This will generate two files, build.js and build.map.js, inside the /build folder in the root directory of our project. build.js is the bundled JavaScript code needed to render our component, and build.map.js is the source map for build.js.

You can ensure that everything went smoothly by copying the bundle.js file to a new folder and creating a new index.html file with the following code:

<!DOCTYPE html>
    <title>My website</title>
    <script src="./build.js"></script>

    <div class="container">
      <div class="row">
        <div class="col">
            card_title="Red Person"
            card_desc=" Lorem ipsum dolor sit, amet consectetur.."
          <!-- Image credit - Shubham Dhage on unsplash.com -->
        <div class="col">
          <div class="border-bottom py-5">
            <cool-button> Solid Cool Button </cool-button>
            <cool-button type="outline"> Outlined Cool Button </cool-button>

The code above is simply a standard HTML page that includes our component, and when we execute it, we should see our components displayed on the page as shown below:

Components Displayed On Webpage

Components splitting

In some cases, we do not want all of our components to be generated in a single build file. Sometimes we want to generate them individually. And this is very much feasible by modifying the rollup.config.js input and output exports to meet these requirements.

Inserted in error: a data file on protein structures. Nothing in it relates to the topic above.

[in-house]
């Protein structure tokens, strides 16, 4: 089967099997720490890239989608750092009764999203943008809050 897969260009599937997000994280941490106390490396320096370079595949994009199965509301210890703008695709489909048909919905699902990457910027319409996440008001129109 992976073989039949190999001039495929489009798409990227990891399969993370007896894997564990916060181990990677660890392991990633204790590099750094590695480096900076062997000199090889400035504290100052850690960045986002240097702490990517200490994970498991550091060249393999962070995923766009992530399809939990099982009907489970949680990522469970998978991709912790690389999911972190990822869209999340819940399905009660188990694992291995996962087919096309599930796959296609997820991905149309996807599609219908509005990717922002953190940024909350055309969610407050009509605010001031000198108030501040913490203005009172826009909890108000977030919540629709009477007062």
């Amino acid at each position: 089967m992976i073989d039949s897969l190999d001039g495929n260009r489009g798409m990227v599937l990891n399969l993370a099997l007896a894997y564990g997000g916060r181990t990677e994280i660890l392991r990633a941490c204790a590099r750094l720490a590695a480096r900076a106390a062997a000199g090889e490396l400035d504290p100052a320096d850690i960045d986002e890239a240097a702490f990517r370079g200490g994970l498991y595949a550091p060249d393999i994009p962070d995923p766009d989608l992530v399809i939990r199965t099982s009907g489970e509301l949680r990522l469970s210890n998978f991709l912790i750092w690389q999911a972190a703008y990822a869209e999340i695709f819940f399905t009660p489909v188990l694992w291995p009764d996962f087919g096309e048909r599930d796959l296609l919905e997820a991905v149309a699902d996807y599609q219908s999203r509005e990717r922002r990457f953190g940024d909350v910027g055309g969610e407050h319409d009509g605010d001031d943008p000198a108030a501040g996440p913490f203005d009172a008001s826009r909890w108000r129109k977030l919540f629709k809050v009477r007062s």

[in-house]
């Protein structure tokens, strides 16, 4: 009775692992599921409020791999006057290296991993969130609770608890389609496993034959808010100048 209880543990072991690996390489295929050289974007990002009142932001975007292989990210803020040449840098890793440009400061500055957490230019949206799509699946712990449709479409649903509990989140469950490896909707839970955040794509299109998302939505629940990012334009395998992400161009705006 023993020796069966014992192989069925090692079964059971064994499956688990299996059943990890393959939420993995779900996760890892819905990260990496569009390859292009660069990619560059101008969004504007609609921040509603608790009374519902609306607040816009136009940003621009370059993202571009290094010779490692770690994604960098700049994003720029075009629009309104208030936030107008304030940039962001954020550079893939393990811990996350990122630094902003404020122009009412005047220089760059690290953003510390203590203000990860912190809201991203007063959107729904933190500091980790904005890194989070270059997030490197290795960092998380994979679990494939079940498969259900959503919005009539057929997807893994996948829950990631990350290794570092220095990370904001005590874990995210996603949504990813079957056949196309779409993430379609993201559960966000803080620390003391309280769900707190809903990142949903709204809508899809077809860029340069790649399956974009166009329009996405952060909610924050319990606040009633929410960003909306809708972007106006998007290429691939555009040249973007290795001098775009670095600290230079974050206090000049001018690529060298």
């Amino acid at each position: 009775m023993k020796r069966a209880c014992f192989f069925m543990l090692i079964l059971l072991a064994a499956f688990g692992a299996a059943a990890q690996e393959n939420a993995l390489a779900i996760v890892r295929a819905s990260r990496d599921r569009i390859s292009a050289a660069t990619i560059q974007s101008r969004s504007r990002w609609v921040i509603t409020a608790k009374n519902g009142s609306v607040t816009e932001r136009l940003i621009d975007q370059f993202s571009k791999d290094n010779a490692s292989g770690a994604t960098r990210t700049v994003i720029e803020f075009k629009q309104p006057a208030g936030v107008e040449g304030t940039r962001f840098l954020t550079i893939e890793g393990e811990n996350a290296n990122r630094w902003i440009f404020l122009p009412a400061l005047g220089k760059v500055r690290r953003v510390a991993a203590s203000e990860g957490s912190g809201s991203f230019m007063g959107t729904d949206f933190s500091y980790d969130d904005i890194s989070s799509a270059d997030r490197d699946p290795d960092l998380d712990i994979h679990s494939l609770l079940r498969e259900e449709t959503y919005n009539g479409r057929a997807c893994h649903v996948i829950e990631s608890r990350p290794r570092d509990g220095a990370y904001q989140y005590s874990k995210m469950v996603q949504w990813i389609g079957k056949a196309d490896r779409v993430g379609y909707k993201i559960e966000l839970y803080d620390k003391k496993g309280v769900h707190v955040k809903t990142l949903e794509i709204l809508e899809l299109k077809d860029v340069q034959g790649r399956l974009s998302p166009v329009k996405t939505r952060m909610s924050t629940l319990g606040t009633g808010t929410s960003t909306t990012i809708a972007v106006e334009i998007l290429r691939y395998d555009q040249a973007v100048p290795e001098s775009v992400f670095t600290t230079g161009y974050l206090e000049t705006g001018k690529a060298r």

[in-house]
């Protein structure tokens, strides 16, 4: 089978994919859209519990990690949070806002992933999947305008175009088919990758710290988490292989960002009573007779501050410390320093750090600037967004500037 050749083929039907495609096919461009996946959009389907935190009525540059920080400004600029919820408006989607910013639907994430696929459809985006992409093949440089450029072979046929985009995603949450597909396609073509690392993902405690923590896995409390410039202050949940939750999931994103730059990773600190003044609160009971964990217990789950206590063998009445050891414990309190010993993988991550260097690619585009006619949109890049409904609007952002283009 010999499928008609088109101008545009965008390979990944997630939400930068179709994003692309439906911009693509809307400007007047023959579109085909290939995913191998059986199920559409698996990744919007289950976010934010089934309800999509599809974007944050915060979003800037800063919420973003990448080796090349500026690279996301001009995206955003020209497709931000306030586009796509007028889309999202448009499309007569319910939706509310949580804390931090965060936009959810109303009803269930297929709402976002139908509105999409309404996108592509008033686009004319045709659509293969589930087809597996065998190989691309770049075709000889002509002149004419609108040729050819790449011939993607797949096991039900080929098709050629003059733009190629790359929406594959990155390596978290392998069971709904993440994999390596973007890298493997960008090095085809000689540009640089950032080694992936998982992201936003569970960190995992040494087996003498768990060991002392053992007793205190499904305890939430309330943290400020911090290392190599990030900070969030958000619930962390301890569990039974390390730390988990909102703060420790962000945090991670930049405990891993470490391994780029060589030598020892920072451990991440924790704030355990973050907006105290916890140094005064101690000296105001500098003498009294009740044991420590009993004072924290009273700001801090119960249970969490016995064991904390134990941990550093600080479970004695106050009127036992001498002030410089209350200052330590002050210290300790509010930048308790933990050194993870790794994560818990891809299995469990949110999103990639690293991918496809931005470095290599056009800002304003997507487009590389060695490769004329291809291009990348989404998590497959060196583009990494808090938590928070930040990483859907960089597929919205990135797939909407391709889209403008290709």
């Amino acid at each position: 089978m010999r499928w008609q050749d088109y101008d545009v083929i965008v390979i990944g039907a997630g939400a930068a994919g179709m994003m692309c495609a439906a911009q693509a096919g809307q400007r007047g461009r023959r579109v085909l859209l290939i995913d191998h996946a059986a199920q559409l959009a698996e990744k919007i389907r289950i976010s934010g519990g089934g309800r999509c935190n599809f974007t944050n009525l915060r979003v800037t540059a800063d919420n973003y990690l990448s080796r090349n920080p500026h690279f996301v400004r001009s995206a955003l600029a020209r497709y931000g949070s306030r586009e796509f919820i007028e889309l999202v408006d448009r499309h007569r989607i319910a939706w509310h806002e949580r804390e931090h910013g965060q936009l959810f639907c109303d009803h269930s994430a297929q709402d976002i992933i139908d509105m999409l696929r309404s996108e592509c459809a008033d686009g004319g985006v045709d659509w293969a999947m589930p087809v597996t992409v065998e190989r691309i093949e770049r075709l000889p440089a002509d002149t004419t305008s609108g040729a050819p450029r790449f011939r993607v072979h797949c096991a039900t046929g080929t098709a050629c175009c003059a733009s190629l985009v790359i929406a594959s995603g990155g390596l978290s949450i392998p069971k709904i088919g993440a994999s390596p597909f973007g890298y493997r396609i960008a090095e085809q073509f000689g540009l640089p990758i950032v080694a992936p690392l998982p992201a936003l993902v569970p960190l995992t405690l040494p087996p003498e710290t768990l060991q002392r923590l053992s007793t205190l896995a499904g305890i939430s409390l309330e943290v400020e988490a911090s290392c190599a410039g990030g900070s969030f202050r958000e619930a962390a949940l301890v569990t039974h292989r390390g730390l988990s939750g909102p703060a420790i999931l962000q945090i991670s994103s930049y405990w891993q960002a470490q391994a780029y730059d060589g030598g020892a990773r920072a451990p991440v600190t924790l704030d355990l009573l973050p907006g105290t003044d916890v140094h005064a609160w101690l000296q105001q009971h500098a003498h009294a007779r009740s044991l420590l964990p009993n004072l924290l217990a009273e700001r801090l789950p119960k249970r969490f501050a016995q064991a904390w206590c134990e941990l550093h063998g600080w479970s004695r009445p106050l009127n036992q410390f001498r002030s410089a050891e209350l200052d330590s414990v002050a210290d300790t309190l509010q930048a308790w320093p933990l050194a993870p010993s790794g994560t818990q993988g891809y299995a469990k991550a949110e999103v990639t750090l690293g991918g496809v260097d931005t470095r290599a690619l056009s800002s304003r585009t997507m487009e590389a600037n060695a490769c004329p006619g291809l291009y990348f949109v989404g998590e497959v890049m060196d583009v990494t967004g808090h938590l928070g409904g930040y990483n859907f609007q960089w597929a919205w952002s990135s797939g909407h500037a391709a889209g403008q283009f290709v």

Our input exports will be an array of component paths, and the output will be a build directory rather than a single build file:

export default {
  input: ["src/Card.svelte", "./src/Button.svelte"],
  output: {
    format: "iife",
    dir: "public/build/",

And if we run npm run build again, our component files will be generated for us separately as Button.js and Card.js in the public/build folder.

We can then link them individually in a markup to render our components like below:

<script src="Button.js" type="module"></script>
<cool-button type="outline">Click Me</cool-button>

<!-- another-page.html -->
<script src="Card.js" type="module"></script>
<my-card card_title="..."></my-card>

Major drawbacks

We’ve just learned how to create web components with Svelte, and while the process is inarguably an easy one, there are some drawbacks attached to using Svelte for web components, and some of them are mentioned below.

More great articles from LogRocket: